Quality RTOS & Embedded Software

 Real time embedded FreeRTOS RSS feed 
Real time embedded FreeRTOS mailing list 
Quick Start Supported MCUs PDF Books Trace Tools Ecosystem TCP & FAT Training


vAssertCalled question -- how to find the culprit?

Posted by roujesky1 on January 28, 2015

I know this question has been asked before, but I don't see it when I search. Heck, I may have asked the question, but I am old and forgetful... :( I am seeing that the code is entering vAssertCalled. How do I find how it got there? It is VERY intermittent, so it is hard to recreate. I look at pcFile and see '.'. uLine is 0x000498.
I am using a PIC32, with MPLAB X IDE v2.15, FreeRTOS V8.0.1.

there has to be a trick that i dont know....


vAssertCalled question -- how to find the culprit?

Posted by rtel on January 28, 2015

If you don't have much flash space available you can define configASSERT() very simply:

#define configASSERT( x ) if( ( x ) == pdFALSE ) { taskDISABLE_INTERRUPTS(); for( ;; ); }

That will stop everything and make you processor sit in an infinite loop. configASSERT() is a macro, so if you break on the debugger to see which line is executing you will see exactly which assert you are in - and in the debugger will also be able to inspect the parameters to see how you got there.

If you have more memory available you can have a more traditional assert() definition:

#define configASSERT( x ) if( ( x ) == 0 ) vAssertCalled( __LINE__, __FILE__ )

which passes the line number and file name of the offending assert into a function. You have to provide the function yourself, something like this:

void vAssertCalled( unsigned long ulLine, const char * const pcFileName )
static portBASE_TYPE xPrinted = pdFALSE;
volatile uint32_t ulSetToNonZeroInDebuggerToContinue = 0;

    /* Parameters are not used. */
    ( void ) ulLine;
    ( void ) pcFileName;

        /* You can step out of this function to debug the assertion by using
        the debugger to set ulSetToNonZeroInDebuggerToContinue to a non-zero
        value. */
        while( ulSetToNonZeroInDebuggerToContinue == 0 )

You may also want to update to a later version of FreeRTOS - I think there were some changes made to the asserts for the PIC32 (?). It should just be a drop in replacement, so just copy the newer files over the older files (take a backup of the older ones first, naturally).


vAssertCalled question -- how to find the culprit?

Posted by roujesky1 on January 28, 2015

thanks for the quick reply. I have the following in FreeRTOSConfig.h

/* Prevent C specific syntax being included in assembly files. */

void vAssertCalled( const char *pcFileName, unsigned long ulLine );
#define configASSERT( x ) if( ( x ) == 0 ) vAssertCalled( __FILE__, __LINE__ )

then, in my main.c i have

void vAssertCalled( const char * pcFile, unsigned long ulLine ) { volatile unsigned long ul = 0;

( void ) pcFile;
( void ) ulLine;

__asm volatile( "di" );
	/* Set ul to a non-zero value using the debugger to step out of this
	function. */
	while( ul == 0 )
__asm volatile( "ei" );


so, my debugger is stopped at

volatile unsigned long ul = 0;

attached is a screenshot that shows the call stack. Basically, there is no stack for me to unwind... If I had something to unwind, I could find the culprit....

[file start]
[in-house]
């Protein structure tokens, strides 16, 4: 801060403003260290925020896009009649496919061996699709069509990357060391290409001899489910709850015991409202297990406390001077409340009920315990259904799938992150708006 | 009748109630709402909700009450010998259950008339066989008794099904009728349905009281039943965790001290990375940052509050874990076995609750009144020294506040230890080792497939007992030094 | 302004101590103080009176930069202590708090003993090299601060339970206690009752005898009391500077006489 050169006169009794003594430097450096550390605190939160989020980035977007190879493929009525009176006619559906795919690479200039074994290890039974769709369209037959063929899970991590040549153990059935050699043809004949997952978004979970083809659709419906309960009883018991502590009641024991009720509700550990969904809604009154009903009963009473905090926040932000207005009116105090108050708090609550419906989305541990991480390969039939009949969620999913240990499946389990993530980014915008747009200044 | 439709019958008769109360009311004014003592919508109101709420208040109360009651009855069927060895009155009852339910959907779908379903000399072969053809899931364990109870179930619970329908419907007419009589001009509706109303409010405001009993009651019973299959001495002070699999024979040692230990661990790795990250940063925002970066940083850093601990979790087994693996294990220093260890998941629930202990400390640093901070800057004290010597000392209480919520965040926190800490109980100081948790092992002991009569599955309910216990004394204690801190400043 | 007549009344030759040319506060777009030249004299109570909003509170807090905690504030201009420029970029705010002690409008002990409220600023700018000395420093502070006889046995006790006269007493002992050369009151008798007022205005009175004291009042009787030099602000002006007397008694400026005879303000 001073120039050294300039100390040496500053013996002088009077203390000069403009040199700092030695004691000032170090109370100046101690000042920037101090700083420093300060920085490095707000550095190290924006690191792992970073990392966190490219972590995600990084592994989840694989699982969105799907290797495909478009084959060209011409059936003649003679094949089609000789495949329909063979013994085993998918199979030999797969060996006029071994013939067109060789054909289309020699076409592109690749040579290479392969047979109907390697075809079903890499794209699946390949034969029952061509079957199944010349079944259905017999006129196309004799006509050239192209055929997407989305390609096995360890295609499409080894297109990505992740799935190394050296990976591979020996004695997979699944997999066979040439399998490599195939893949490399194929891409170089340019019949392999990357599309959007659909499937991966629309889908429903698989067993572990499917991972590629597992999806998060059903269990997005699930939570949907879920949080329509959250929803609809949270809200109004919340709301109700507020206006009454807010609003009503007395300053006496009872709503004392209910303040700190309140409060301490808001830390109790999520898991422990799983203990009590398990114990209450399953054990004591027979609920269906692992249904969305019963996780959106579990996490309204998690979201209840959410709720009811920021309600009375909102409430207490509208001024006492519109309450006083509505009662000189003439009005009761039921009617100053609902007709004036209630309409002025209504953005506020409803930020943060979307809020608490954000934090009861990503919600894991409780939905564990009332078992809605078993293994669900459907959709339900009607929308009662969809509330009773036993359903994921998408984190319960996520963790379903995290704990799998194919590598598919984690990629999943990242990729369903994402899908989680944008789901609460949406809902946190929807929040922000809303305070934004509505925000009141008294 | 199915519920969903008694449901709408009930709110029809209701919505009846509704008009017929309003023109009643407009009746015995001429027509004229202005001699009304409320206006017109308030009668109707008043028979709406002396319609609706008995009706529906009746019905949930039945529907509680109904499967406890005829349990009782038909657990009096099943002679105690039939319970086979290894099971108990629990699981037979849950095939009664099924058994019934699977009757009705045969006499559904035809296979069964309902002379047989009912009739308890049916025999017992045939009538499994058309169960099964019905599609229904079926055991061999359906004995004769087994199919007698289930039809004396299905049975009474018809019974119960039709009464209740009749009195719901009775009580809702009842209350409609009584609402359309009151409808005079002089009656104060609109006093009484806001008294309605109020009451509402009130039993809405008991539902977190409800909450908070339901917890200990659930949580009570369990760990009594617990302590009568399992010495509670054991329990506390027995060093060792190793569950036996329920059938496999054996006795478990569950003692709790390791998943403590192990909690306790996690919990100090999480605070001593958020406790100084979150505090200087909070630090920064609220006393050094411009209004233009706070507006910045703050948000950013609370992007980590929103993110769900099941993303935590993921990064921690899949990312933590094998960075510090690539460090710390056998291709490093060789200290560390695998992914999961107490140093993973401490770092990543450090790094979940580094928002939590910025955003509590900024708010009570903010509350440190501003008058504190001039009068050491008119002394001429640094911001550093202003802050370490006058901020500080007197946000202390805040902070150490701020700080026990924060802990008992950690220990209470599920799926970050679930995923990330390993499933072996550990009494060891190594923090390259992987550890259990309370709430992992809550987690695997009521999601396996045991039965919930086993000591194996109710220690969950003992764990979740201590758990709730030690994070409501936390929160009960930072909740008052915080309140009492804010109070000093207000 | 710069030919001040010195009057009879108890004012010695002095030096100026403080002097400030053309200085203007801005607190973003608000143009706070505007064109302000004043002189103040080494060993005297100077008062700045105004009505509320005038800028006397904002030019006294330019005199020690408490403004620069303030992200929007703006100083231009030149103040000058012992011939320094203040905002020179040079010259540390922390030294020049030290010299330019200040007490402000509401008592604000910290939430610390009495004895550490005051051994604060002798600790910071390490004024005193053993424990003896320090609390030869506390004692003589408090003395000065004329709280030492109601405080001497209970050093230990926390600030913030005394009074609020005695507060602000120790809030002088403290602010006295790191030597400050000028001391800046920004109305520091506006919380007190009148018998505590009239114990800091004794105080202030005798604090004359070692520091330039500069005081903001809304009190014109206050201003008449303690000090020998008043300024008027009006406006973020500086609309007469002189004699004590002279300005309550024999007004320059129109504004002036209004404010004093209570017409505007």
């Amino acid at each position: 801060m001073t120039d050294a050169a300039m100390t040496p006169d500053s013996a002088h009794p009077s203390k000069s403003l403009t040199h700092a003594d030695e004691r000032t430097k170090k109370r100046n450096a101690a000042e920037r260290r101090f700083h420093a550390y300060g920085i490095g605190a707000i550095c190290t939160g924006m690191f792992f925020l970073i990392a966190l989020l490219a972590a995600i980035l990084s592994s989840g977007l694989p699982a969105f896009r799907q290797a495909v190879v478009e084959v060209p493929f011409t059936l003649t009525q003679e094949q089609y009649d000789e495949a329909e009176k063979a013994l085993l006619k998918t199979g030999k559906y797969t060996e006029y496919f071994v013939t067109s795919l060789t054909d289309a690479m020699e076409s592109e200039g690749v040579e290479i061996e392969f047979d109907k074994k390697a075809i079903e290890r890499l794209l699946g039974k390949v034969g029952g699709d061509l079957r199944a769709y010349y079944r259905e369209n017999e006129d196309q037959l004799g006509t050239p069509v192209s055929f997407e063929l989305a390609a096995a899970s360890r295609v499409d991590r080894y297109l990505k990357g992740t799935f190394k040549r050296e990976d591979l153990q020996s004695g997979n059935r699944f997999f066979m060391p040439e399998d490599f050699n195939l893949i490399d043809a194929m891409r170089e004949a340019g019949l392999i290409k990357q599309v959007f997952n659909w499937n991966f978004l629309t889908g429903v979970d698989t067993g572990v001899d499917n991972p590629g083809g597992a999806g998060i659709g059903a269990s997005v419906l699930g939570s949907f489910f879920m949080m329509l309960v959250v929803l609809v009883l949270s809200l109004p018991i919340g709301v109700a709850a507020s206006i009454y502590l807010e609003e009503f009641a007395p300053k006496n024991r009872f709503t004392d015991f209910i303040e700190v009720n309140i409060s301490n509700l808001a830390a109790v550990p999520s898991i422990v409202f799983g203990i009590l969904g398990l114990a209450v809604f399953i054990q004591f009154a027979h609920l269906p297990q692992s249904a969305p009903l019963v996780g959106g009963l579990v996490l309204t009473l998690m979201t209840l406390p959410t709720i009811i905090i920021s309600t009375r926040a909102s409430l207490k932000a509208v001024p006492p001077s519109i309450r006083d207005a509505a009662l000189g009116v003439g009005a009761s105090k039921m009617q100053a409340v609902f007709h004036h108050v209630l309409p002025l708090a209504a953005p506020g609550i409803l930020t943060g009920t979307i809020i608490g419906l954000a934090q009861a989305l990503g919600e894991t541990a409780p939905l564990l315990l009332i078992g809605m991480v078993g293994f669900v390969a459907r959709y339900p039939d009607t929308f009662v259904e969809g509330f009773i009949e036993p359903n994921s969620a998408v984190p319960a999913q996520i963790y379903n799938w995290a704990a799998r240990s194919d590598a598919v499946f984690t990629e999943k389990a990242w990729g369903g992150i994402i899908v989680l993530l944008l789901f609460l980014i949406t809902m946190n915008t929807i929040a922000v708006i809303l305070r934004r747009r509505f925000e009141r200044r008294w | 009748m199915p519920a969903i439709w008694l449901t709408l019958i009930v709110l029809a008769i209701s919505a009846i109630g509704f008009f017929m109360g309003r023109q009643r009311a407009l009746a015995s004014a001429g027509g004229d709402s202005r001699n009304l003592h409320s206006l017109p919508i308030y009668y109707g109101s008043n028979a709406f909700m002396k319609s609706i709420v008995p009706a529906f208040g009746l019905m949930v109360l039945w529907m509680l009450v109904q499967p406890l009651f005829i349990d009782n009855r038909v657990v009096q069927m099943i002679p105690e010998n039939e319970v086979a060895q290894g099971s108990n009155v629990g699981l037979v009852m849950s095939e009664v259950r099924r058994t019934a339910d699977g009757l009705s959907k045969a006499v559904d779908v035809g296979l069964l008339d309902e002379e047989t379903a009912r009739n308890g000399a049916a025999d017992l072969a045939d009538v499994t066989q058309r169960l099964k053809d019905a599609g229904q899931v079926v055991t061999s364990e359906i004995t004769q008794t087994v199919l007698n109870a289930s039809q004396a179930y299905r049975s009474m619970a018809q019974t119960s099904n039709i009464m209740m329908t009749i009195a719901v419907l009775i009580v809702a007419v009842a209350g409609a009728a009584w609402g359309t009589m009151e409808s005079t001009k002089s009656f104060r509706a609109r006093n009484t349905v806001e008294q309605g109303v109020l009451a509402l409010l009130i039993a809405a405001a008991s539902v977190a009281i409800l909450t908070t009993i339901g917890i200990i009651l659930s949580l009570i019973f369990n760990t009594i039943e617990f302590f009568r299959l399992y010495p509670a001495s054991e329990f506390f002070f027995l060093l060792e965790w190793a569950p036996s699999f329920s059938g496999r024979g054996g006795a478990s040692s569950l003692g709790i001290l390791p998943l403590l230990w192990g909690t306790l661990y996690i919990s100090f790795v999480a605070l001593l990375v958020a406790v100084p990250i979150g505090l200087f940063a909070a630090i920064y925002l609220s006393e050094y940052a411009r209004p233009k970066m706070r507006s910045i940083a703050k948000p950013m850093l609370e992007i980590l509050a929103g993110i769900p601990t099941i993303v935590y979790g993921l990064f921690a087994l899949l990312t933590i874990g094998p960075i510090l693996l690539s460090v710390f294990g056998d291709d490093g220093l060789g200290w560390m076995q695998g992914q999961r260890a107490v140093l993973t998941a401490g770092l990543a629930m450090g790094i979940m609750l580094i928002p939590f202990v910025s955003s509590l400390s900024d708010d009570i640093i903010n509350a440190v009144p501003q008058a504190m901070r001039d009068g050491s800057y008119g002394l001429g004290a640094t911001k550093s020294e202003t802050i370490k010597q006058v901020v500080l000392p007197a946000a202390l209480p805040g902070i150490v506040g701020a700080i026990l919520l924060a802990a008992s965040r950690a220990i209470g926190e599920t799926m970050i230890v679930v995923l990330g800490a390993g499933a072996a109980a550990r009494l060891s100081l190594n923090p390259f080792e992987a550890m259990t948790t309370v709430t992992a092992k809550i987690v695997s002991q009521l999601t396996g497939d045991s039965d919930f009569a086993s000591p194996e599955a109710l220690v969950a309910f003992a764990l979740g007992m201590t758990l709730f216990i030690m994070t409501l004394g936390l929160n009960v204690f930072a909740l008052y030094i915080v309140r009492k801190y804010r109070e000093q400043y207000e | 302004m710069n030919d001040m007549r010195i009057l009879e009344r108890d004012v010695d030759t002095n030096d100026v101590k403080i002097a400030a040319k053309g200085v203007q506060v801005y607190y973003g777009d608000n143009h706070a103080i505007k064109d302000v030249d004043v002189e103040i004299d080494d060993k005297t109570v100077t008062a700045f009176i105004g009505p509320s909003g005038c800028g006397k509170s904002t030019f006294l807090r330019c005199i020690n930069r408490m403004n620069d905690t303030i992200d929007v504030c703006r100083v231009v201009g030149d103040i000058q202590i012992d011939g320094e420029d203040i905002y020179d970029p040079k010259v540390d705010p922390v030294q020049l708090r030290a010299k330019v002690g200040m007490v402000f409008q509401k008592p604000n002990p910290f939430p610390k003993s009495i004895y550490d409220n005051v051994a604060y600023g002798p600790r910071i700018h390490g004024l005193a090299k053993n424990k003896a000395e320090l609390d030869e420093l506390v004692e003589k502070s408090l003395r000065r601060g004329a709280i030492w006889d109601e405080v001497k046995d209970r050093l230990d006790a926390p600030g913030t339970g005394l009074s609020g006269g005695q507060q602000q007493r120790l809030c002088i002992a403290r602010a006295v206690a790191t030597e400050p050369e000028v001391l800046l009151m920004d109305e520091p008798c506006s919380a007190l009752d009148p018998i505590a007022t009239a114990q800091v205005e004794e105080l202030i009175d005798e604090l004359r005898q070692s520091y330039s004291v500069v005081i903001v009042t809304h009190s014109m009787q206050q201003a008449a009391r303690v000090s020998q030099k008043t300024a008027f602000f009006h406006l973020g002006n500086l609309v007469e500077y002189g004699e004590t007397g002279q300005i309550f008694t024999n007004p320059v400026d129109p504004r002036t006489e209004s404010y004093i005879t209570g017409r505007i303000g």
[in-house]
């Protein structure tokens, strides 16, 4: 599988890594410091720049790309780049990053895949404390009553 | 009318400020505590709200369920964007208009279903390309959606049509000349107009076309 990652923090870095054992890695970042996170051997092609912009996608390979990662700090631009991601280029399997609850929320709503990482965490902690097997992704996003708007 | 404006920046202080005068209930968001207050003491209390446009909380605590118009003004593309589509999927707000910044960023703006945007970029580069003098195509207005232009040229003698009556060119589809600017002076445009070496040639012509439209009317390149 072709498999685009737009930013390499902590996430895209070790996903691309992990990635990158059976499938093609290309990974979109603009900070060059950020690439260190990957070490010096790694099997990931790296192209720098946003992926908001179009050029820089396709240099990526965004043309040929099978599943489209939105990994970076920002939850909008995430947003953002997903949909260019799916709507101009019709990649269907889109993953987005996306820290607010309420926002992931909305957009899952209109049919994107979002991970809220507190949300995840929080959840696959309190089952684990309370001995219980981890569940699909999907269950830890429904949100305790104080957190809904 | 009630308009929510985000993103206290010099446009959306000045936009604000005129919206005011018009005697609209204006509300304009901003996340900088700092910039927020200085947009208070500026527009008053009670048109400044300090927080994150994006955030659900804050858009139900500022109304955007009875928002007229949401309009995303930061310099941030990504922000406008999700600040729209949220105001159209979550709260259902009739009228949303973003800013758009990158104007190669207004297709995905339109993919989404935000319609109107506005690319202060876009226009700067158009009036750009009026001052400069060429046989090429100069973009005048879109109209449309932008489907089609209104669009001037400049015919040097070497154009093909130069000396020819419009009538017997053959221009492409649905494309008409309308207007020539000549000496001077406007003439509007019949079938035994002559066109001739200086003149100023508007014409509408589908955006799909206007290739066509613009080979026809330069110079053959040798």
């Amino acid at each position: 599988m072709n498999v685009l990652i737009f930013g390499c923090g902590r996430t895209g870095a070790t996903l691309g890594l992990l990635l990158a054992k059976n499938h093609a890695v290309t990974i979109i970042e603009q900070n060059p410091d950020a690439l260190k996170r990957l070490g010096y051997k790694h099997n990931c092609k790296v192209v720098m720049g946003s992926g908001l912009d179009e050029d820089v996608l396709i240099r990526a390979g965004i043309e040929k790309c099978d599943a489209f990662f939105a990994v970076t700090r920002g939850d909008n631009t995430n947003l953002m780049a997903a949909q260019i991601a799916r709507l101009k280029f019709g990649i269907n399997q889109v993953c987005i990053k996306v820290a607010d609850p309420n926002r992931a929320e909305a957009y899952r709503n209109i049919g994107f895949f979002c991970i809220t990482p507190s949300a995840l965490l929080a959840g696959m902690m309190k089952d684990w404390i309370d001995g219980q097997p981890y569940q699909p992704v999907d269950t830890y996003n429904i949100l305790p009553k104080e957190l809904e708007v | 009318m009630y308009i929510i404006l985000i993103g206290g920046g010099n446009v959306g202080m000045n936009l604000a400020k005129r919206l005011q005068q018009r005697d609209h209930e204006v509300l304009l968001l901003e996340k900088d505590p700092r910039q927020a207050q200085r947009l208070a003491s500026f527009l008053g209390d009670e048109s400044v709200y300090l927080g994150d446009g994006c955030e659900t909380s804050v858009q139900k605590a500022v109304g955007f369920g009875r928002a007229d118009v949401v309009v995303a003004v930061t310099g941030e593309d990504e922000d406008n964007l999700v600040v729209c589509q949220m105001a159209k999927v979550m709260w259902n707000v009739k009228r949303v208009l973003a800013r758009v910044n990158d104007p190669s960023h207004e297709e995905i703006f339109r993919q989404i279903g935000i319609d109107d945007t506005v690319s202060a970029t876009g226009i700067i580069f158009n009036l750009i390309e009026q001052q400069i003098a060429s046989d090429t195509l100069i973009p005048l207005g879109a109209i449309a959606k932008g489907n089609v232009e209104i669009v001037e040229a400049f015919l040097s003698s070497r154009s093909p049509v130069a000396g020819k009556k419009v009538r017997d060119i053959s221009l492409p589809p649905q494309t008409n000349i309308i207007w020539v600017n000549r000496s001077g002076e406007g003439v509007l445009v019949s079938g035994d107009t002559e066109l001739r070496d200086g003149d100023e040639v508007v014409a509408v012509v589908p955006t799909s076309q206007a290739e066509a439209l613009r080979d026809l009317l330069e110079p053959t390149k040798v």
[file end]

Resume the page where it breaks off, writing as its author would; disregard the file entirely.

FreeRTOS.png (755635 bytes)

vAssertCalled question -- how to find the culprit?

Posted by rtel on January 28, 2015

Inside the function you have the file name and the line number in the file so that is telling you which assert was the culprit. If the parameters are optimised away then declare some global volatile variables and assign the parameters to them.

Alternatively use the debugger to manually set ul to a value other than zero to break out of the loop - then step out of the function to see where you are.

vAssertCalled question -- how to find the culprit?

Posted by roujesky1 on January 28, 2015

thanks! that did it. should have thought of that before!!! I stepped out and found my culprit. :)

[ Back to the top ]    [ About FreeRTOS ]    [ Sitemap ]    [ ]

Copyright (C) 2004-2010 Richard Barry. Copyright (C) 2010-2016 Real Time Engineers Ltd.
Any and all data, files, source code, html content and documentation included in the FreeRTOSTM distribution or available on this site are the exclusive property of Real Time Engineers Ltd.. See the files license.txt (included in the distribution) and this copyright notice for more information. FreeRTOSTM and FreeRTOS.orgTM are trade marks of Real Time Engineers Ltd.

Latest News:

FreeRTOS V9.0.0 is now available for download.

Free TCP/IP and file system demos for the RTOS

Sponsored Links

⇓ Now With No Code Size Limit! ⇓
⇑ Free Download Without Registering ⇑

FreeRTOS Partners

ARM Connected RTOS partner for all ARM microcontroller cores

Renesas Electronics Gold Alliance RTOS Partner.jpg

Microchip Premier RTOS Partner

RTOS partner of NXP for all NXP ARM microcontrollers

Atmel RTOS partner supporting ARM Cortex-M3 and AVR32 microcontrollers

STMicro RTOS partner supporting ARM7, ARM Cortex-M3, ARM Cortex-M4 and ARM Cortex-M0

Xilinx Microblaze and Zynq partner

Silicon Labs low power RTOS partner

Altera RTOS partner for Nios II and Cortex-A9 SoC

Freescale Alliance RTOS Member supporting ARM and ColdFire microcontrollers

Infineon ARM Cortex-M microcontrollers

Texas Instruments MCU Developer Network RTOS partner for ARM and MSP430 microcontrollers

Cypress RTOS partner supporting ARM Cortex-M3

Fujitsu RTOS partner supporting ARM Cortex-M3 and FM3

Microsemi (previously Actel) RTOS partner supporting ARM Cortex-M3

Atollic Partner

IAR Partner

Keil ARM Partner

Embedded Artists